brave enough to start

family of five who can, should and definitely will, see more of the world

The European practice run – part 3

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Over the years we have visited a lot of theme parks, many at home in the UK, some in Japan and several in Florida – we enjoy them immensely and don’t mind admitting it; there is no place for the intellectual snobbery that puts many off as far as we are concerned – fun is fun, after all.  So when our friends suggested a day at Playmobil Fun Park in Zirndorf we didn’t hesitate, although none of us were really sure what to expect.  The boys do have some Playmobil toys at home and we are familiar with the iconic Playmobil figure but it is fair to say that Lego is their construction toy of choice and for a while we had annual passes to Legoland which they all enjoyed very much.

Playmobil’s website states that the park’s focus is “on movement and activity, and not on standing in queues” and boy do they mean it:  The boys spent hours climbing, balancing, punting, sliding, digging and playing without once complaining about the lack of rollercoasters or thrill rides.  When they got tired of one thing, we moved on to the next – mining in the stone quarry, rafting in the pirate waters, shimmying along balance beams and then climbing to the top of one of the largest rope frames I have ever seen.  Initially I worried that John, at 10, might find the park a bit too tame, but not so – he was as enthusiastic as the others and the first to ask when we will be going back again.

And at just 10 euros a ticket, I would gladly go back over and over again!  To put that into context, an adult ticket for Playmobil Fun Park is 7 times cheaper than a ticket to Legoland Windsor.  Ironically, if you could snap up a cheap air ticket from Ryanair to Nuremberg a day out at Playmobil Fun Park from London would probably be cheaper and you would certainly spend less time queuing!  Without a doubt, this was by far the best value family theme park we have ever been to and if we lived closer we would be annual members for sure.  By the end of the day all the children were pleasantly worn out and ready for an early night, which meant that we didn’t get to try the biergarten – ah well, there is always next time and there will be a next time!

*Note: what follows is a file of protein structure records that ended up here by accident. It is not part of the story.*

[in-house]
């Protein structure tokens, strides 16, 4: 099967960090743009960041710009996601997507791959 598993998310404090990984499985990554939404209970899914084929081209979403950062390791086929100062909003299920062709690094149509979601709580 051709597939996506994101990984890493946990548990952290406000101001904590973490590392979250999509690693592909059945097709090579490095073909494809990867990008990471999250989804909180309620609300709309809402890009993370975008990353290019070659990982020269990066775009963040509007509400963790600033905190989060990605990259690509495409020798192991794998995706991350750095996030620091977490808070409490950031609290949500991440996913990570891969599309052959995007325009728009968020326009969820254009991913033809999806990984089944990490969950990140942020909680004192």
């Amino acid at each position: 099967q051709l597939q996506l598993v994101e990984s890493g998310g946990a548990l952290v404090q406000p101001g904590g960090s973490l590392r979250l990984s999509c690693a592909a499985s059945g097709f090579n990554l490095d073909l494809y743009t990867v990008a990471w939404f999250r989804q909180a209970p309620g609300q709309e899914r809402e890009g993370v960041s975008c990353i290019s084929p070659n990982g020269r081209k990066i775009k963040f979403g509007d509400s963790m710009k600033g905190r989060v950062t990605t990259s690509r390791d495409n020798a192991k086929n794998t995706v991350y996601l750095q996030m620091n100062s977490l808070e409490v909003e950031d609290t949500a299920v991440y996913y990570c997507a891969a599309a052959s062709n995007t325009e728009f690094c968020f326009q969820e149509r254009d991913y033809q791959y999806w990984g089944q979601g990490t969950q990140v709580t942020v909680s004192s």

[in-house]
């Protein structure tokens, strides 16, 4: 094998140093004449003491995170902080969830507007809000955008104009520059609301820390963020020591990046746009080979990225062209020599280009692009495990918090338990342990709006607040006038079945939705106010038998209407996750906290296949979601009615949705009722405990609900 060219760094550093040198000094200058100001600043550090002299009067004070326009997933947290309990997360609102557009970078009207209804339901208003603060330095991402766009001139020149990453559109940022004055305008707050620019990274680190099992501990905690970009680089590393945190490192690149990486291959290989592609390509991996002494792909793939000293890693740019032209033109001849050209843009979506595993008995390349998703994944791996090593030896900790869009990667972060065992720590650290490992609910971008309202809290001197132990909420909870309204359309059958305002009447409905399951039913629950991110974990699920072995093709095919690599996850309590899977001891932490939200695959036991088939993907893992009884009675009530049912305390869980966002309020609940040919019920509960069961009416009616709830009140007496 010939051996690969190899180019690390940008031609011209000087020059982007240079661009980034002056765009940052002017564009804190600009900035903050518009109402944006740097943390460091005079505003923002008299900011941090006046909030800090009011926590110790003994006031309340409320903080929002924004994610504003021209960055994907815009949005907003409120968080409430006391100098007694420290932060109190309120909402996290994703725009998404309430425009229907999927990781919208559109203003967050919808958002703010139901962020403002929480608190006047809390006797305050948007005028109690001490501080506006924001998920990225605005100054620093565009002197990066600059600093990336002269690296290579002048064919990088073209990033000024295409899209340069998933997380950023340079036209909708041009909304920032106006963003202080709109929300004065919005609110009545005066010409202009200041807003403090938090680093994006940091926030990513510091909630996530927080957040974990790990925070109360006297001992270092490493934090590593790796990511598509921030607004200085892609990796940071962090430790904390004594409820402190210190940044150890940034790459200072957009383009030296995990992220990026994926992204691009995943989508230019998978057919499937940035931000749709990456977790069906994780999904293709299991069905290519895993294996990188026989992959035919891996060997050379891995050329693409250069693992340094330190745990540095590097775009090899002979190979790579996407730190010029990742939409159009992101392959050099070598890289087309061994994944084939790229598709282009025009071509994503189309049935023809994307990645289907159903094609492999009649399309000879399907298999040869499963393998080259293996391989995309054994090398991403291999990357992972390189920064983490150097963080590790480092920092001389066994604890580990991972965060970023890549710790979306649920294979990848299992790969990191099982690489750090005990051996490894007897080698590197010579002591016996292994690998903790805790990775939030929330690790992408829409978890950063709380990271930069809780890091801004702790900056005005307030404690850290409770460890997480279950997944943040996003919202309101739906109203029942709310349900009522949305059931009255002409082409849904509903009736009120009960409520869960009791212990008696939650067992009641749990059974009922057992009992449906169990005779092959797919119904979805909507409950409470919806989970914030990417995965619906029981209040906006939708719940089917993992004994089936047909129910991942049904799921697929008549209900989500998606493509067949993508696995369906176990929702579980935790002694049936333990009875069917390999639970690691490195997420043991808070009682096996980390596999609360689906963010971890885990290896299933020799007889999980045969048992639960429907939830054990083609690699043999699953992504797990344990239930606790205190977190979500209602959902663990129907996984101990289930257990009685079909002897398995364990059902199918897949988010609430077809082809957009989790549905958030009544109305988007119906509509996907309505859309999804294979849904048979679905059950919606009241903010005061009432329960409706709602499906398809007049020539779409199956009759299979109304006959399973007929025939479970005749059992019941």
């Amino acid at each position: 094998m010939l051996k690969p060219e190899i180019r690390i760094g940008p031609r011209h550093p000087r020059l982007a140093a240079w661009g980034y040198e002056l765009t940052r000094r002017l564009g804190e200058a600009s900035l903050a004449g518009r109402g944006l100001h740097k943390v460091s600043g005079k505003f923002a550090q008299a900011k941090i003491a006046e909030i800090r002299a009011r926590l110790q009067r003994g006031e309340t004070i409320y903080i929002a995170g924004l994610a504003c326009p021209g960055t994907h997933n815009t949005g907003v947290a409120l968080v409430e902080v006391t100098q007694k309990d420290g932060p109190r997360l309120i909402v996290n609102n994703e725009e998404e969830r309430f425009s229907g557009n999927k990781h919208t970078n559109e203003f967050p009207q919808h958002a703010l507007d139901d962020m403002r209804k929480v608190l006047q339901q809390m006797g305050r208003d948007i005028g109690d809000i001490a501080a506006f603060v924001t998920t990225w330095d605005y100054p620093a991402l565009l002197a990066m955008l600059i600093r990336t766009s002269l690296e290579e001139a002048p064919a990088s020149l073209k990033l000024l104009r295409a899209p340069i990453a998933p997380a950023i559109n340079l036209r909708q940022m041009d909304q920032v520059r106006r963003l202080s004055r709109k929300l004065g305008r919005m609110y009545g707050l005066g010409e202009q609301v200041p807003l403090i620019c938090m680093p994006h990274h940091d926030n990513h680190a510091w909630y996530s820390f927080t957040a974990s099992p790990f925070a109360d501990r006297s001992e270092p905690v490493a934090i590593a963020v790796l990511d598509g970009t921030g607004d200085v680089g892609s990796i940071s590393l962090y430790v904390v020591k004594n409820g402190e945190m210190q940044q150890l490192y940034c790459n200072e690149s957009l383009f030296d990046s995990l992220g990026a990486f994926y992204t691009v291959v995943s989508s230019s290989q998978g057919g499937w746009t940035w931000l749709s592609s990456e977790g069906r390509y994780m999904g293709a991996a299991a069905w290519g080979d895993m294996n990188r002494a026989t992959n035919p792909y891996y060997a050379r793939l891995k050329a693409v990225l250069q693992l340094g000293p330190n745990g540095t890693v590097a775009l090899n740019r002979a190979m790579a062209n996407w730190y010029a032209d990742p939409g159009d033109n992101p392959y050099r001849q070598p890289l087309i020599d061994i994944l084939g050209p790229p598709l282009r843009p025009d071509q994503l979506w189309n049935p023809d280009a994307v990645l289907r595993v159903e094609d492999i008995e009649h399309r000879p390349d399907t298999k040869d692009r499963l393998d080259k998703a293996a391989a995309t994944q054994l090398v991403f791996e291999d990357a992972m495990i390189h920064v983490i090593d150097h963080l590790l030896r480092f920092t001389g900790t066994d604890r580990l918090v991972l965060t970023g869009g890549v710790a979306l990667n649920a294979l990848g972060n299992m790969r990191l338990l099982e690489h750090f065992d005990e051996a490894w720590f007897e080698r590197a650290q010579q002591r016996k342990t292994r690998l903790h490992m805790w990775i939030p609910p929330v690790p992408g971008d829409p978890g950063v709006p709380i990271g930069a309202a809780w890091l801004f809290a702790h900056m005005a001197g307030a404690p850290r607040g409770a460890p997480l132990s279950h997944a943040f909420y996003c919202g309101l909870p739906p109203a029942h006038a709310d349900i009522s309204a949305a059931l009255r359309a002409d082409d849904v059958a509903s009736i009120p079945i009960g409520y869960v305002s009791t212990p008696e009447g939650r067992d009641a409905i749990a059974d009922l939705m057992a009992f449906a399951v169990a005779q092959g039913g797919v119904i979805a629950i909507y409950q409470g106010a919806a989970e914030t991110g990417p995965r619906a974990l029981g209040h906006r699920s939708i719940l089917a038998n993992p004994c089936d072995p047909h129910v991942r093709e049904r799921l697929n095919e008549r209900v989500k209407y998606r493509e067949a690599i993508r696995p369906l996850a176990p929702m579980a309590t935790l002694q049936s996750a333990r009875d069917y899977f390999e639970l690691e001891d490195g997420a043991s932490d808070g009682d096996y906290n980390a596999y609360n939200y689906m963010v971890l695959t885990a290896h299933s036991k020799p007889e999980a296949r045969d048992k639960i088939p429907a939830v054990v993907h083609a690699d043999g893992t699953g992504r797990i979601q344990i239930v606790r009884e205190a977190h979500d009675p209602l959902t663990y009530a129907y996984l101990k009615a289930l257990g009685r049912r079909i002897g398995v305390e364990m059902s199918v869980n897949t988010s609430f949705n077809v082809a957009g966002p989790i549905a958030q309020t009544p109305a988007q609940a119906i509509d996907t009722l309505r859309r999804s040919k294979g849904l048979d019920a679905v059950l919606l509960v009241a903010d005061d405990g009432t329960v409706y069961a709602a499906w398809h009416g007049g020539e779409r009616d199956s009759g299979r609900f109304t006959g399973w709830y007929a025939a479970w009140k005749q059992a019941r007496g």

Day 4 saw us heading back to Pottenstein to Kletterwald, a zipline and aerial adventure park with 11 individual courses for different age ranges; some suitable for children as young as 4 ranging up to others for those over 14.  Training is given on how to use the equipment and, fortunately for us, a guide with perfect English was able to help our group.  Initially I paired up with the older boys and had a go on some of the mid range courses; throwing myself over rope walls and wobbling across suspended planks in the trees – it probably wasn’t a pretty sight, but I don’t think anyone was watching.  John and Ted were fearless and a great deal faster than me, which I like to think is because of their lower centre of gravity and lack of experience falling, rather than my level of general (un)fitness!

For the second hour Alex and I took things a bit more gently on the Panda course until we took a wrong turn somewhere and had to be rescued by a very nice member of staff.  What I realised when going round with Alex is that, as the accompanying adult, you either have to decide to go ahead of your child (which doesn’t really work if they need help with the rigging on and off the zip wires) or you go behind them.  At one point I was encouraging Alex to cross between two barrels suspended a long way off the ground (which, with a lot of encouragement, he eventually did) only to find that when it was my turn to cross between the barrels the gap between them was, in reality, a lot larger than it had appeared from behind.  I really don’t know how he managed it because it made my heart race, never mind his!

For our final full day in Germany, we felt a bit of culture was called for and we headed over to Weissenburg where the Romans founded a garrison in AD89 and where you can now see the restored Northern gate of the fortress Biriciana as well as the bath house which has been turned into a fascinating museum. Unsure what to do in the castle grounds, the children decided that the ditch provided the perfect landscape for a game of “What’s the time Mr Wolf?” – possibly not the history lesson we had in mind but lots of fun nonetheless.  They were a little more focussed in the bath house museum which included a short film with English subtitles showing what the baths might have been like in their heyday.

A run around in the park after lunch and a quick detour to another sommerrodelbahn on the way back to Nuremberg rounded up an incredible week in Bavaria and it was with heavy hearts that we headed home again the next day.

One thought on “The European practice run – part 3

  1. Even more excited about our trip to Playmobil now I’ve read your review!

    Like

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